Barber's series Ghosts in the Landscape: Vietnam Revisited are made with a pinhole camera and are documents of his ongoing effort to understand that most loaded of conflicts. Harris' prints are abstract and shadowy; Pavia uses a 19th-century printing technique for his more traditional images. Benham Studio/Gallery, 1216 First Ave, 622-6383. Through Nov 11.
A light and sound installation. Jack Straw Productions Media Gallery, 4261 Roosevelt Way NE, 634-0919. Through Dec 31.
Lynda Benglis was among the forward-thinking process artists of the late '60s, along with Richard Tuttle and Barry Le Va, and was a bit of a feminist provocateur as well. Her work always insists on its own physicality, from her famous Adhesive Products (polyurethane poured over wire armatures and mounted to the wall, looking like nothing so much as giant crustaceans trying to burrow through to the other side) to her current work. Bryan Ohno Gallery, 155 S Main St, 667-9572. Through Dec 2.
Blum sees in patterns the possibility for a kind of transcendence--of elevation through its rhythmic lull. Her paintings explore both organic and abstract variations on the theme; her drawings, intricately repeating patterns, are about as obsessive as they come. See Bio Box. Esther Claypool Gallery, 617 Western Ave, 264-1586. Through Oct 28.
Tumorous growths, skin and hair, orifices and extremities--bodies reduced to indistinct biological forms, with some breathtaking color combinations and brushwork. Howard House, 2017 Second Ave, 256-6399. Through Oct 21.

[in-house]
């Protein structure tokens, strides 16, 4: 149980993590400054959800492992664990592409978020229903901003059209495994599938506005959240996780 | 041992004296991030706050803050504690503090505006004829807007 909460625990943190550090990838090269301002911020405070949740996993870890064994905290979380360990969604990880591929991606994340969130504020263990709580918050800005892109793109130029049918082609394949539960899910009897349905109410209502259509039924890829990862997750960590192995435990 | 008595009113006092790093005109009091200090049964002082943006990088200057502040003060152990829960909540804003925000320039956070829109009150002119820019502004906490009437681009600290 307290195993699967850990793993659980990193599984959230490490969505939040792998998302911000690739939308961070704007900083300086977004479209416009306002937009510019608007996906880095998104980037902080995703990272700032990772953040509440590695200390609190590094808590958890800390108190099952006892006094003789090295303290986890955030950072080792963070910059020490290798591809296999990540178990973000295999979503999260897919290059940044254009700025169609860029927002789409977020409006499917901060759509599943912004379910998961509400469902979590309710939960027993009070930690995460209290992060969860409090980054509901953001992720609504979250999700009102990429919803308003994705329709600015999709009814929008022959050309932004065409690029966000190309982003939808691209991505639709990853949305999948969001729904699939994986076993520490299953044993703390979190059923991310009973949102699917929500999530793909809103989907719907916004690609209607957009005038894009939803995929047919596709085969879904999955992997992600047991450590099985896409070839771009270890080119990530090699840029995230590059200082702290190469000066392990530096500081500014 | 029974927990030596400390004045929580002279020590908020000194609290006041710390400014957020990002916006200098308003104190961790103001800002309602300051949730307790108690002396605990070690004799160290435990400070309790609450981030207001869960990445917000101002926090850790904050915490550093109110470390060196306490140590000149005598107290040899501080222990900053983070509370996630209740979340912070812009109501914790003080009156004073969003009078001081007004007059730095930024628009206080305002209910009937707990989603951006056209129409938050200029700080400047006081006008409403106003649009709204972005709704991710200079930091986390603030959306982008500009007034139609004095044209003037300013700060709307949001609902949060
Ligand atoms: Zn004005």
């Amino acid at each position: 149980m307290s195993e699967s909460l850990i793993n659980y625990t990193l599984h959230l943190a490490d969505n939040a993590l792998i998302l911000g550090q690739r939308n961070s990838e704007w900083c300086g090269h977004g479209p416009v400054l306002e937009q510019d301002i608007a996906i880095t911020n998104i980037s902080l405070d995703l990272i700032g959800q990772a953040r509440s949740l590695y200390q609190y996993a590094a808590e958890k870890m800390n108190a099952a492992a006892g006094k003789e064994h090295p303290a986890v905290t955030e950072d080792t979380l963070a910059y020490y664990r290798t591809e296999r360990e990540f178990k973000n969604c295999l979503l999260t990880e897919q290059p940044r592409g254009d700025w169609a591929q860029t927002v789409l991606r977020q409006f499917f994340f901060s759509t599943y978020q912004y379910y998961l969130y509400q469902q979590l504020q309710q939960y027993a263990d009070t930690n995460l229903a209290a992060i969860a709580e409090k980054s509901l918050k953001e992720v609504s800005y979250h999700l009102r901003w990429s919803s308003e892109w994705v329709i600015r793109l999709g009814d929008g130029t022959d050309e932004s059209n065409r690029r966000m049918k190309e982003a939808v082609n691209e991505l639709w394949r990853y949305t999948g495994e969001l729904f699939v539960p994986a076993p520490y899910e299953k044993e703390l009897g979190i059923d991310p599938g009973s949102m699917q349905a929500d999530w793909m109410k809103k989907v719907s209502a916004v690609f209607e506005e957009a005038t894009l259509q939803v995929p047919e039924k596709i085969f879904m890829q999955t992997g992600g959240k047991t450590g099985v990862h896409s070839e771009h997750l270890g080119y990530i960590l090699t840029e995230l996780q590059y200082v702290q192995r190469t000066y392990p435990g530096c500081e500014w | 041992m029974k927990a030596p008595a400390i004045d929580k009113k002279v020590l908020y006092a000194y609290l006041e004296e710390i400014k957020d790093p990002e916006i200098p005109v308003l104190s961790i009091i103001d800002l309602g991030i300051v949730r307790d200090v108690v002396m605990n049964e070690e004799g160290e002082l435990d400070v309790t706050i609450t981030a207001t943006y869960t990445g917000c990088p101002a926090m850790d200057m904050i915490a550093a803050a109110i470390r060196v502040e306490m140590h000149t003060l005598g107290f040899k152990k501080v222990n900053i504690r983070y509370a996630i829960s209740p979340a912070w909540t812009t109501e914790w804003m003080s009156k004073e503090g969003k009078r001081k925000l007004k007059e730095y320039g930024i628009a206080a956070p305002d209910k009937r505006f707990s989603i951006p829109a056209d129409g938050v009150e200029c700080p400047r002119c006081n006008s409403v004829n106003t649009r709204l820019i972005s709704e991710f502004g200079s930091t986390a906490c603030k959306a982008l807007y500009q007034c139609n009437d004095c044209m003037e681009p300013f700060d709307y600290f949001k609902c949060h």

Geometric shapes cut out of or painted onto particle board; the result is quite cheerful--part art, part toy. Linda Hodges Gallery, 316 First Ave S, 624-3034. Through Oct 28.
Fields of color edged and cropped to create a sense of time and place. Francine Seders Gallery, 6701 Greenwood Ave N, 782-0355. Through Oct 29.
*JEANNE DUNNING, MARK MUMFORD
Dunning's nervy photographs and video work explore the body not in its glory, but in its fleshy strangeness. In some of her work, you can't be quite sure what you're seeing, just that it seems to be a hole, or a crevice, giving new light to the term "disembodied." In the project space, Mumford explores perception and metaphor through performance and photography. James Harris Gallery, 309A Third Ave S, 903-6220. Through Oct 28.
*THE EL CAMINO EFFECT
Leslie Clague, Patrick Holderfield, Steve Veatch, Blair Wilson, and others examine the mysterious El Camino Effect, wherein new objects are created through the juxtaposition of two objects. Fuzzy Engine, 2801 Market St, 720-1767. Through Oct 28.
FOUR ON THE FLOOR
Fine art by pop illustrators Justin Hampton, Jay Barber, Jamie Burton, and Todd Lovering. Roq la Rue Gallery, 2224 Second Ave, 374-8977. Through Oct 28.
*THE GOLDEN TOWER PROJECT
Fresh from Burning Man 2000, The Golden Tower Project (the combined efforts of Susan Robb and Jeffrey Miller) is a monument to urine--400 jars of it, collected from artists across the country. Far from being a one-liner installation, it speaks to the creative value of things we might not think to save. Pound Gallery, 1216 10th Ave, 323-0557. Through Oct 29.
SAM HAMRICK, BETSY BEST-SPADARO
Work by two prolific printmakers. Shoreline Community College Gallery, 16101 Greenwood Ave N, 546-4101. Through Nov 12.
Hecox's images of S.F.'s Chinatown or graffiti-covered vans set exactingly reproduced details against simplified background forms, mixing the strategies of direct street documentation and graphic or commercial abstraction. See Stranger Suggests. Houston, 907 E Pike St, 860-7820. Through Oct 31.
More photography from the documentarian of the strange things we do to our bodies in the name of identity. Black Lab Gallery, 5208 Ballard Ave NW, 781-2392. Through Nov 8.
*HOW BILLBOARDS HELP US, PART III